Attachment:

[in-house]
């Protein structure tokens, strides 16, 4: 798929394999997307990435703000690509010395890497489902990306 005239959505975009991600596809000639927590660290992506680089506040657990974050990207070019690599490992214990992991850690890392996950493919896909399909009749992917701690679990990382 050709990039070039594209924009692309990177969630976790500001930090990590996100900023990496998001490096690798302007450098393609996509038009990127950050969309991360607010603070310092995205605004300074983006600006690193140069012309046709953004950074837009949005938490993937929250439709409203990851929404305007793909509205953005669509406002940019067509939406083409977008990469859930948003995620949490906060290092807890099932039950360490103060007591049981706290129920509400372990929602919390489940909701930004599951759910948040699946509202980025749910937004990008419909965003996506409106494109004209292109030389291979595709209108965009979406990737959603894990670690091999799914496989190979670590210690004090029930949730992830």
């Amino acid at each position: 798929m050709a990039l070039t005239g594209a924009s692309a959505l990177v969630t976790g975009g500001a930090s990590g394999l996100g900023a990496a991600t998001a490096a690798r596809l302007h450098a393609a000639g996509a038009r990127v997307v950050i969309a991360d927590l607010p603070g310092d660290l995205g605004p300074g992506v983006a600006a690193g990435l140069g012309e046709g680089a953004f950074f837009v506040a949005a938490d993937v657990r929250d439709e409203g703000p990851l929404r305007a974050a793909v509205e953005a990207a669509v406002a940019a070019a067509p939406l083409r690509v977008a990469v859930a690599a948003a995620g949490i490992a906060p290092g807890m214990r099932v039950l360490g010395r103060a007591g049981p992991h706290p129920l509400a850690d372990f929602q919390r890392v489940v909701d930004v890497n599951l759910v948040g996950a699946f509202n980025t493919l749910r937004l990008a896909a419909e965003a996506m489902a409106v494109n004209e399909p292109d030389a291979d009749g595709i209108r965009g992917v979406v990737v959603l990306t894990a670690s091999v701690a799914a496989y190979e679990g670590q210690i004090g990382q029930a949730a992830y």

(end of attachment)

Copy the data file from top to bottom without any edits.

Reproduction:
[in-house]
């Protein structure tokens, strides 16, 4: 798929394999997307990435703000690509010395890497489902990306 005239959505975009991600596809000639927590660290992506680089506040657990974050990207070019690599490992214990992991850690890392996950493919896909399909009749992917701690679990990382 050709990039070039594209924009692309990177969630976790500001930090990590996100900023990496998001490096690798302007450098393609996509038009990127950050969309991360607010603070310092995205605004300074983006600006690193140069012309046709953004950074837009949005938490993937929250439709409203990851929404305007793909509205953005669509406002940019067509939406083409977008990469859930948003995620949490906060290092807890099932039950360490103060007591049981706290129920509400372990929602919390489940909701930004599951759910948040699946509202980025749910937004990008419909965003996506409106494109004209292109030389291979595709209108965009979406990737959603894990670690091999799914496989190979670590210690004090029930949730992830």
């Amino acid at each position: 798929m050709a990039l070039t005239g594209a924009s692309a959505l990177v969630t976790g975009g500001a930090s990590g394999l996100g900023a990496a991600t998001a490096a690798r596809l302007h450098a393609a000639g996509a038009r990127v997307v950050i969309a991360d927590l607010p603070g310092d660290l995205g605004p300074g992506v983006a600006a690193g990435l140069g012309e046709g680089a953004f950074f837009v506040a949005a938490d993937v657990r929250d439709e409203g703000p990851l929404r305007a974050a793909v509205e953005a990207a669509v406002a940019a070019a067509p939406l083409r690509v977008a990469v859930a690599a948003a995620g949490i490992a906060p290092g807890m214990r099932v039950l360490g010395r103060a007591g049981p992991h706290p129920l509400a850690d372990f929602q919390r890392v489940v909701d930004v890497n599951l759910v948040g996950a699946f509202n980025t493919l749910r937004l990008a896909a419909e965003a996506m489902a409106v494109n004209e399909p292109d030389a291979d009749g595709i209108r965009g992917v979406v990737v959603l990306t894990a670690s091999v701690a799914a496989y190979e679990g670590q210690i004090g990382q029930a949730a992830y």